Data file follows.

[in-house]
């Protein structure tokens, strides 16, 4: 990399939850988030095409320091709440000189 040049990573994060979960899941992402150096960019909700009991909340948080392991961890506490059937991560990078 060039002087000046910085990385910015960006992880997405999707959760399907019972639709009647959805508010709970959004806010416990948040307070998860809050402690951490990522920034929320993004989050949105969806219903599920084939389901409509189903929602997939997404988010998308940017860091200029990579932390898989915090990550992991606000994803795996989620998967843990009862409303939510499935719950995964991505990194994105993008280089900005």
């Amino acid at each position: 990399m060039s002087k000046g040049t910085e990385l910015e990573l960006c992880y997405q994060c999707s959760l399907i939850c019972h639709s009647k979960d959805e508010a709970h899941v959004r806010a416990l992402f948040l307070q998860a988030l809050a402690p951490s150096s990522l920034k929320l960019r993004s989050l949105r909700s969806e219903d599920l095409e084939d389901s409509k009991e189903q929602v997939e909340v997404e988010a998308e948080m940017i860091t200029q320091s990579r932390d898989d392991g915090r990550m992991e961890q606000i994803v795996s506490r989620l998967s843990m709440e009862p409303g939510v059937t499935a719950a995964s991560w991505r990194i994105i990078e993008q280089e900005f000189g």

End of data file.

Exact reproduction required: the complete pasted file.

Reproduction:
[in-house]
């Protein structure tokens, strides 16, 4: 990399939850988030095409320091709440000189 040049990573994060979960899941992402150096960019909700009991909340948080392991961890506490059937991560990078 060039002087000046910085990385910015960006992880997405999707959760399907019972639709009647959805508010709970959004806010416990948040307070998860809050402690951490990522920034929320993004989050949105969806219903599920084939389901409509189903929602997939997404988010998308940017860091200029990579932390898989915090990550992991606000994803795996989620998967843990009862409303939510499935719950995964991505990194994105993008280089900005």
């Amino acid at each position: 990399m060039s002087k000046g040049t910085e990385l910015e990573l960006c992880y997405q994060c999707s959760l399907i939850c019972h639709s009647k979960d959805e508010a709970h899941v959004r806010a416990l992402f948040l307070q998860a988030l809050a402690p951490s150096s990522l920034k929320l960019r993004s989050l949105r909700s969806e219903d599920l095409e084939d389901s409509k009991e189903q929602v997939e909340v997404e988010a998308e948080m940017i860091t200029q320091s990579r932390d898989d392991g915090r990550m992991e961890q606000i994803v795996s506490r989620l998967s843990m709440e009862p409303g939510v059937t499935a719950a995964s991560w991505r990194i994105i990078e993008q280089e900005f000189g």